Bored Ape Yacht Club: not boring

A lot has been happening in the cryptoasset space recently, but for present purposes we focus on the non-fungible tokens (“NFT”) market and specifically the Bored Ape Yacht Club (“BAYC”) NFTs. As you may be aware, BAYC NFTs proved extremely popular and valuable for a period. Bend DAO is a 'decentralised peer-to-pool NFT liquidity protocol'. In other words, it lends cryptocurrency to holders of NFTs who deposit their NFTs as collateral. This has been very popular with 'members' of the BAYC.

Bend DAO’s FAQs and Terms of Service helpfully are in Chinese, although as one can see from the update in the link, there is a liquidity crunch at Bend DAO.

What this means is that:

  • the NFTs deposited as collateral for loans have fallen in value;
  • the loan to value ratio set by the protocol has been breached (or is likely to be breached);
  • the loan defaults and the protocol 'seizes' (and presumably then tries to sell the NFT to recoup some/all of the defaulted loan);
  • the prices of the NFTs are too low to recoup the loss meaning:
    • Bend DAO suffers a loss (although it will own NFTs which might, perhaps, maybe one day be more valuable;
    • the protocol loses liquidity; and
    • those individuals who deposited cash in the protocol lose their money.

It is the last point which is important here: the protocol cannot lend money against collateral without someone having deposited it. The deposit would have been made in the hope of a certain return – certain because 'line goes up' – and if depositors get wary about the likelihood of mass default on loans and a liquidity crunch, then depositors will seek to withdraw their deposits.

Let us be clear, there is nothing whatsoever new here: TradFi fund managers having been dealing with redemption runs and illiquid pools of assets for years and standard fund documentation (commonly) deals with these circumstances; and in DeFi, we do not need to mention names as those names are (and will remain) in the news headlines. Would a depositor be happy to receive a return of deposit in specie (i.e. to receive a NFT instead of cash)? TradFi managers reserve this right in many cases.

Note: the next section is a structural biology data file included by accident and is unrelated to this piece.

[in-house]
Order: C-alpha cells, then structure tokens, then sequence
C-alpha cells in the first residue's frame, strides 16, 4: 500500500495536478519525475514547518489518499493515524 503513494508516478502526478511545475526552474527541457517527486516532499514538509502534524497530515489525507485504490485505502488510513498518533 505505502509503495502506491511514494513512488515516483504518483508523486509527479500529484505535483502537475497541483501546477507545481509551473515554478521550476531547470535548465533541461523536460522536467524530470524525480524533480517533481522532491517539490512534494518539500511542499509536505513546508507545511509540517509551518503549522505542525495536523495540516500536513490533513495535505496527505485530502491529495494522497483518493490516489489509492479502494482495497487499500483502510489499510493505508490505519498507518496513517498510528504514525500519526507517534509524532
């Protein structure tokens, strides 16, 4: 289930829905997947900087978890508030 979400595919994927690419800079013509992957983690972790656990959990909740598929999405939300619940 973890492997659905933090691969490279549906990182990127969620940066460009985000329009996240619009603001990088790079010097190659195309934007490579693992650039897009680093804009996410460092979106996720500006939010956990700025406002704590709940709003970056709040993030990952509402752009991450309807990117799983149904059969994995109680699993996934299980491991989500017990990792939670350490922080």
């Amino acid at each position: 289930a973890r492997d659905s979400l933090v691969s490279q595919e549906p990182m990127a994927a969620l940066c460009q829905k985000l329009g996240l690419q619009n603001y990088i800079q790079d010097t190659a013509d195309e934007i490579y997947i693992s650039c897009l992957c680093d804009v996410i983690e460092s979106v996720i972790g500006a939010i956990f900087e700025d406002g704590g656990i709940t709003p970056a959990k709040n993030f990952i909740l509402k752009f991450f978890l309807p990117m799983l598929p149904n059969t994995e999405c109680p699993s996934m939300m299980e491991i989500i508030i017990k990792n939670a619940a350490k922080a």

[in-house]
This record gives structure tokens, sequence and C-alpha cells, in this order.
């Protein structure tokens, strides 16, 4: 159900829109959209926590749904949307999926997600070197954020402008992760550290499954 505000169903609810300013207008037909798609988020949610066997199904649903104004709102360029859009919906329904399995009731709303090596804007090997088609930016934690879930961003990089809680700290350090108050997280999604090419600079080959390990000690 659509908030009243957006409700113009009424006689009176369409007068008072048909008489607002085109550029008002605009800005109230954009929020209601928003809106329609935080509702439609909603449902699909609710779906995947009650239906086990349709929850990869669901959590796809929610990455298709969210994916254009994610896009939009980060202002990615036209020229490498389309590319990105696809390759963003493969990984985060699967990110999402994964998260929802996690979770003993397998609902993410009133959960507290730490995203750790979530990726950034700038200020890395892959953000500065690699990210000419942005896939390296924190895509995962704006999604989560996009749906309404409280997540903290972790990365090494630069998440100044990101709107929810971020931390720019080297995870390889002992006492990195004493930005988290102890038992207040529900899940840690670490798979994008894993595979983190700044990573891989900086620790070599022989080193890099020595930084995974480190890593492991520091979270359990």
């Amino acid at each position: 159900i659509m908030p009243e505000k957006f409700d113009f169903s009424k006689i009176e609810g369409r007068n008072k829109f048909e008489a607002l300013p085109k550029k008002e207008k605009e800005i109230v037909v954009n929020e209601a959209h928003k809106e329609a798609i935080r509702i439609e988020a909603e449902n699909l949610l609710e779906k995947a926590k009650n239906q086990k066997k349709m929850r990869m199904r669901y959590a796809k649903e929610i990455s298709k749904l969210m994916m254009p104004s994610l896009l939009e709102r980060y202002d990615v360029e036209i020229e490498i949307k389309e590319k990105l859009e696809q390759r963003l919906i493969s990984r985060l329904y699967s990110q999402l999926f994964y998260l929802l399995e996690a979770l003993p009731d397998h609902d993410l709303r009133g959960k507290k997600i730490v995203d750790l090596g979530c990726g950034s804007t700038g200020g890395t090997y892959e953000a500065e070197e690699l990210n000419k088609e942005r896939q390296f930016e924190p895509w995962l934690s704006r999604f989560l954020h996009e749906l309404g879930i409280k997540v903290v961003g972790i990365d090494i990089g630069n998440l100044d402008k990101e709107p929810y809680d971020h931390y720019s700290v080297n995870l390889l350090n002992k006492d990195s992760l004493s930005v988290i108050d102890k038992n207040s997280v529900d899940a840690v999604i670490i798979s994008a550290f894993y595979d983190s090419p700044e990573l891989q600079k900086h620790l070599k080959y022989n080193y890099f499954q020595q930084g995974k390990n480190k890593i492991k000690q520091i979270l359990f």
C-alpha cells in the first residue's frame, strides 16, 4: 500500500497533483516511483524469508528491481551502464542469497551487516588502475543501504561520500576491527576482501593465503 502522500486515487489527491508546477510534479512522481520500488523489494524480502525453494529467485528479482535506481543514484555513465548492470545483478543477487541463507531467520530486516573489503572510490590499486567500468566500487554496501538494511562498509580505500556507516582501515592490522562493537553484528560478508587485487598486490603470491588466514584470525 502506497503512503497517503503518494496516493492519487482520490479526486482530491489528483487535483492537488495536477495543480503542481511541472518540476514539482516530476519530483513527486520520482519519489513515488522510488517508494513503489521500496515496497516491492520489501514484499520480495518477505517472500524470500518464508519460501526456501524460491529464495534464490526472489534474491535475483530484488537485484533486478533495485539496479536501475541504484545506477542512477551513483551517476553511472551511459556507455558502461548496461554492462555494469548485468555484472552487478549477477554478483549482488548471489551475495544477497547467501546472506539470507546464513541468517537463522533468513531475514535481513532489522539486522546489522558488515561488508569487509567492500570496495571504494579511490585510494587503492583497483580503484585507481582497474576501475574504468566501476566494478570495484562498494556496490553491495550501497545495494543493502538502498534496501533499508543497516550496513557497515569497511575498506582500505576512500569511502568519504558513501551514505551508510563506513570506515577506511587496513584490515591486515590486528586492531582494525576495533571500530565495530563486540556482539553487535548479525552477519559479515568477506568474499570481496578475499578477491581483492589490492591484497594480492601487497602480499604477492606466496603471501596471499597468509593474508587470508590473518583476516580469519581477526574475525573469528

What is new and of note is the myriad new ways in which retail (and mostly it is retail) can lose their money. Just a few years ago, who would have thought that an individual, in the hunt for better-than-base rate returns on an investment, would lose money by lending their money in return for a link to an internet address at which a cryptographic asset is stored?

In the author's humble opinion, the current proposal by Bend DAO (to change the loan to value ratio so that the NFT can become significantly less valuable before a default is triggered) stores up future problems. If (when) the loan to value ratios become worse than they are currently, the chances of recouping meaningful value in the collateral are even lower and depositors' risks even higher.

More importantly, who knows who is a depositor and a borrower and how far into which markets will go a liquidity crunch at a NFT lender. Will there be a point at which any regulator or government treats this industry in the same way as it does 'shadow banking'? That is very likely to be the case.

Rather than leave this post on a low, let's point out a silver lining: as the global economy stumbles, base rates will go up, which may mean that those with spare cash can find tradfi investment returns sufficiently high to take advantage of them and not seek out risky and opaque investments.


This information is for general information purposes only and does not constitute legal advice. It is recommended that specific professional advice is sought before acting on any of the information given. Please contact us for specific advice on your circumstances. © Shoosmiths LLP 2024.



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